Below, you’ll find 15 ideas for tapping into your creativity, playing, getting inspired and maybe even seeing the world through a brighter, more magical lens.


Margarita Tartakovsky, MSMargarita Tartakovsky, MS an associate editor at PsychCentral.com, an award–winning mental health website that’s been around since 1995! Honestly, it’s my dream job. I write all sorts of articles on mental health and psychology for our main blog, World of Psychology. I also pen two blogs on Psych Central—one on body image and the other on creativity. Often I write the words I need to read. I write to let others know they’re not alone. You’re not alone in feeling alone. You’re not alone in feeling anxious. In having a really loud inner critic. In having a hard time navigating your grief. In having a hard time.

 

Editor: Nadeem Noor


  1. Look for wonder and magic within your home’s walls. For instance, here’s a favorite prompt from the super creative book Creative Writing: A Journal with Art to Kickstart Your Writing: “You are certain that your bookshelf comes alive at night. But everyone in your household is convinced that you’re just imagining things. Until you set up a small camera and, well, things get weird.”
  2. List three things you find to be interesting.
  3. Find a few favorite quotes. Write them down on Post-It notes or index cards. Leave the notes or cards in different places where you’ll need to read such words. You’ll find some quotes here, including this one from Anton Chekhov: “The role of the artist is to ask questions, not answer them.” And this one from Carl Sagan: “Writing is perhaps the greatest of human inventions, binding together people, citizens of distant epochs, who never knew one another. Books break the shackles of time, proof that humans work magic.”
  4. Make up a magical story using a scene from your day (or try any of these ways to enliven monotonous-feeling moments). Maybe while doing data entry at your cubicle, a fire-breathing dragon enters the building and starts wreaking havoc. Maybe your boss turns into a butterfly. Maybe your train goes back in time. Maybe while washing the dishes, you jump inside a giant bubble created by your soap.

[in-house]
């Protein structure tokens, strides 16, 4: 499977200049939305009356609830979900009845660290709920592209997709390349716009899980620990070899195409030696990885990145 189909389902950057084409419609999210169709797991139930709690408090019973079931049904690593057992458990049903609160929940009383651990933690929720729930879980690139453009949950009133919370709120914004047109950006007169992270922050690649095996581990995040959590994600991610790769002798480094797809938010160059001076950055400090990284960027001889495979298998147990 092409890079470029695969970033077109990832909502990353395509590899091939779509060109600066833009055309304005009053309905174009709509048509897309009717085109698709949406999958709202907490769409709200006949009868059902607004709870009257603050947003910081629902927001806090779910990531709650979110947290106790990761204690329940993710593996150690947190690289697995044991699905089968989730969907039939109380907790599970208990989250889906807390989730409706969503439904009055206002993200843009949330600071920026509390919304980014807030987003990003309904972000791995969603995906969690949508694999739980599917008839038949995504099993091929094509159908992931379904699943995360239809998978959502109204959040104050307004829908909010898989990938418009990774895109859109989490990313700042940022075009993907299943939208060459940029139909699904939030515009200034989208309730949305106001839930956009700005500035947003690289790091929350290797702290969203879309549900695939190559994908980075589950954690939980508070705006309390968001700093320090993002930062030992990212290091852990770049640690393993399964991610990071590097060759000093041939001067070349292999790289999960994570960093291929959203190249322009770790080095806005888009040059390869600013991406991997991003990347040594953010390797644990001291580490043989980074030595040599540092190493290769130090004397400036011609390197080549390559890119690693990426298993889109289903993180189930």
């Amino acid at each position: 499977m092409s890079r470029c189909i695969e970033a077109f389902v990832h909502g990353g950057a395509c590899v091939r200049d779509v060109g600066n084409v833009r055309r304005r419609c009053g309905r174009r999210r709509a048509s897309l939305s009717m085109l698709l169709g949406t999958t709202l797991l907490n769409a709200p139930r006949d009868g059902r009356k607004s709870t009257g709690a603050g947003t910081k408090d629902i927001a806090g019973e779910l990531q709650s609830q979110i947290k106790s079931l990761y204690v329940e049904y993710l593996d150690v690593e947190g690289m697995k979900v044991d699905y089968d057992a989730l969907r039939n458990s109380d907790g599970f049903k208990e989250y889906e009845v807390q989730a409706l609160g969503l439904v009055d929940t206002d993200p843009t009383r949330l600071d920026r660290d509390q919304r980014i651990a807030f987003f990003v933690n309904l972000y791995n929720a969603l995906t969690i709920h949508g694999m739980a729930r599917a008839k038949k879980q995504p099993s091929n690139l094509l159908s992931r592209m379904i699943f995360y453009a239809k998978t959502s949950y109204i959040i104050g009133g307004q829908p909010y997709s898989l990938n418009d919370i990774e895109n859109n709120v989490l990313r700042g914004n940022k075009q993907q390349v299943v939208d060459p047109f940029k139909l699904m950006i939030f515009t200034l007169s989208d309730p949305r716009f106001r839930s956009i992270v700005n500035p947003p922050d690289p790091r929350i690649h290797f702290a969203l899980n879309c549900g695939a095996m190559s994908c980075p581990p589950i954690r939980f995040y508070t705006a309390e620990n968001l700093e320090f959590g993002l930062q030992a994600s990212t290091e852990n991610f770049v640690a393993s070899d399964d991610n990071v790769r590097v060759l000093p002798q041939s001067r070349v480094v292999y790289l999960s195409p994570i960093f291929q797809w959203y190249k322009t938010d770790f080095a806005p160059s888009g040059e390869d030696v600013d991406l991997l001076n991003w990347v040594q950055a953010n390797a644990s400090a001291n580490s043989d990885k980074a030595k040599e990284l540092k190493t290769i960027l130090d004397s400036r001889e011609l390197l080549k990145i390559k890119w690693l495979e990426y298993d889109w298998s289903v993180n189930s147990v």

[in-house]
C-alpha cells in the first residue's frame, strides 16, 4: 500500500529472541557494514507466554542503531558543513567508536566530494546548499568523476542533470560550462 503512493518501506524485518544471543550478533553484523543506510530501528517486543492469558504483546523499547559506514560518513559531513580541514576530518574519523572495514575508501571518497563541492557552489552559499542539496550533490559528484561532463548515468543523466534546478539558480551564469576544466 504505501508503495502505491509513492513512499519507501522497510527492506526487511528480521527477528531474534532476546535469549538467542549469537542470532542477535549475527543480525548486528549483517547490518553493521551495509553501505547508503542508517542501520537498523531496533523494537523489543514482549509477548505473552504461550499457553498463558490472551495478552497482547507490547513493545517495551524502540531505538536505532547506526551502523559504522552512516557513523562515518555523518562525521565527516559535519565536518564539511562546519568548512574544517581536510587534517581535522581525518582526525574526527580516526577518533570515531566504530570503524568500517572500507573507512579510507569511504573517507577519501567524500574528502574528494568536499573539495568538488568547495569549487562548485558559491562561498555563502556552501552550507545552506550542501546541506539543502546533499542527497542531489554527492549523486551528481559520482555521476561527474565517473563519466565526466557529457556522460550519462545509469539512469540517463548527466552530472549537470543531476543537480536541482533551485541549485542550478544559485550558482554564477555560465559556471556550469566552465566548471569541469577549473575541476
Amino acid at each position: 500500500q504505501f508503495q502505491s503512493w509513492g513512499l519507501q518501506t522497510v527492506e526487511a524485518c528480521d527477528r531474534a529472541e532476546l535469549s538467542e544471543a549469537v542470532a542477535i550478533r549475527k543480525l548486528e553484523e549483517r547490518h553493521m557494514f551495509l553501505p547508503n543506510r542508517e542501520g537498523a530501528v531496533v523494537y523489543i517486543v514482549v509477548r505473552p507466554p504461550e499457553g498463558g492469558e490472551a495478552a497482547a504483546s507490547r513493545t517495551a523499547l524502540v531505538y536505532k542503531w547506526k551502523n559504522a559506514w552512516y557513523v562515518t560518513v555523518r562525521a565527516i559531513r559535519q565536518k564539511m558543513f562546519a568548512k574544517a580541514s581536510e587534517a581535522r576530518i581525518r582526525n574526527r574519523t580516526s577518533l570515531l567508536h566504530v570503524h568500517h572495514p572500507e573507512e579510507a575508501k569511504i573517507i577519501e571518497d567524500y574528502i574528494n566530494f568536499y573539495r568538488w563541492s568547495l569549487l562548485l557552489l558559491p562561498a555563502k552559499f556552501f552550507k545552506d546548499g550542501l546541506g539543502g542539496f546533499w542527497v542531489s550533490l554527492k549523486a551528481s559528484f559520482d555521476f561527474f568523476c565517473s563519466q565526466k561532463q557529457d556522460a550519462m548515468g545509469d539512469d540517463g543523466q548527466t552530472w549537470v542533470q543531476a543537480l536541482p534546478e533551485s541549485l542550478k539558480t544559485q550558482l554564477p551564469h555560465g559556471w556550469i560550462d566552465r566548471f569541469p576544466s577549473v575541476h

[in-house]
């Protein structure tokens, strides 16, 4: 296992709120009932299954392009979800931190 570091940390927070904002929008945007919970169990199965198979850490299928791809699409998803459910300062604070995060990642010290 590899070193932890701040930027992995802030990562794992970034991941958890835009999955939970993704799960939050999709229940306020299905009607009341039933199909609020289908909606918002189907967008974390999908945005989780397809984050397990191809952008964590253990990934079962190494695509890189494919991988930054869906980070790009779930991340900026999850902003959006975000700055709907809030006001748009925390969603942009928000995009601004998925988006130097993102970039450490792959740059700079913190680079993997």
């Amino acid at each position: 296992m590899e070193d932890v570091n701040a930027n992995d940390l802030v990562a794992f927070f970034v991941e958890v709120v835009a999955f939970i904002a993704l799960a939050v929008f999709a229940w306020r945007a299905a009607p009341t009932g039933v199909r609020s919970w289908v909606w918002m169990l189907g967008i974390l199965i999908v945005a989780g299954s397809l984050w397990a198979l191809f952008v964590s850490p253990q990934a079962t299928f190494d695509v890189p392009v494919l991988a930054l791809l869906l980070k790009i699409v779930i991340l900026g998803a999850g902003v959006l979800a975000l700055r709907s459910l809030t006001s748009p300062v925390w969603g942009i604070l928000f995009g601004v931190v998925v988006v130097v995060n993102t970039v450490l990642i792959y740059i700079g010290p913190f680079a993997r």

5. Connect to how you’re feeling. What sensations are you experiencing? If your emotion could talk, what would it say? Draw a picture with words. Channel your emotions into a color, into a story. As Natalie Goldberg beautifully writes in Writing Down the Bones, writing “is an opportunity to take the emotions we have felt many times and give them light, color, and a story. We can transform anger into steaming red tulips and sorrow into an old alley full of squirrels in the half light of November.”
  6. Take a photo of something you’d like to remember (or try these other four ways to start the day with creativity).
  7. Draw what your secret garden would look like.
  8. Pick a friend for this project: Have each of you fill an envelope with different images, scraps of paper, stickers and any other things. Swap your envelopes, either in person or by mail. Then make three collages from these random materials. Or let this activity spark a writing project. In your envelopes include lists of random phrases—from overheard conversations and even spam subject lines (love that!). This tip comes from Danielle Krysa’s excellent book Your Inner Critic is a Big Jerk: And Other Truths About Being Creative. (And you can check out other activities from her book here.)
  9. Think about the thoughts, struggles, worries and fears you had when you were a child. Then create a children’s book that speaks to that and offers support and encouragement.
  10. Enjoy an artist date.
  11. Make breakfast using a surprising ingredient, which is the last thing people associate with breakfast foods.
  12. Write about the mundane. Write a story or a paragraph or simply a list. As Sam Anderson writes in the intro to Annie Dillard’s essays, “We don’t need great writing to tell us that obviously amazing things are amazing, just as we don’t need high-powered telescopes to tell us that the sun is warm. What we need from great writing, most urgently, is an understanding that the mundane itself—snails, fireplaces, shrubs, pebbles, socks, minor witticisms—is secretly amazing.” While you don’t need to aim for great writing, Anderson’s point is an important reminder that mundane is actually magnificent and worthy of our attention and celebration.
  13. Make something you’ve never made before.
  14. “Feast on your life,” as Derek Walcott writes in his poem “Love After Love.” Interpret this in any way you like.
  15. Ask yourself: What am I creating to share my talents and gifts with the world? This question comes from Natalie MacNeil’s Conquer Your Year: The Ultimate Planner to Get More Done, Grow Your Business and Achieve Your Dreams. Write your answer in your journal. Or create a collage in response.

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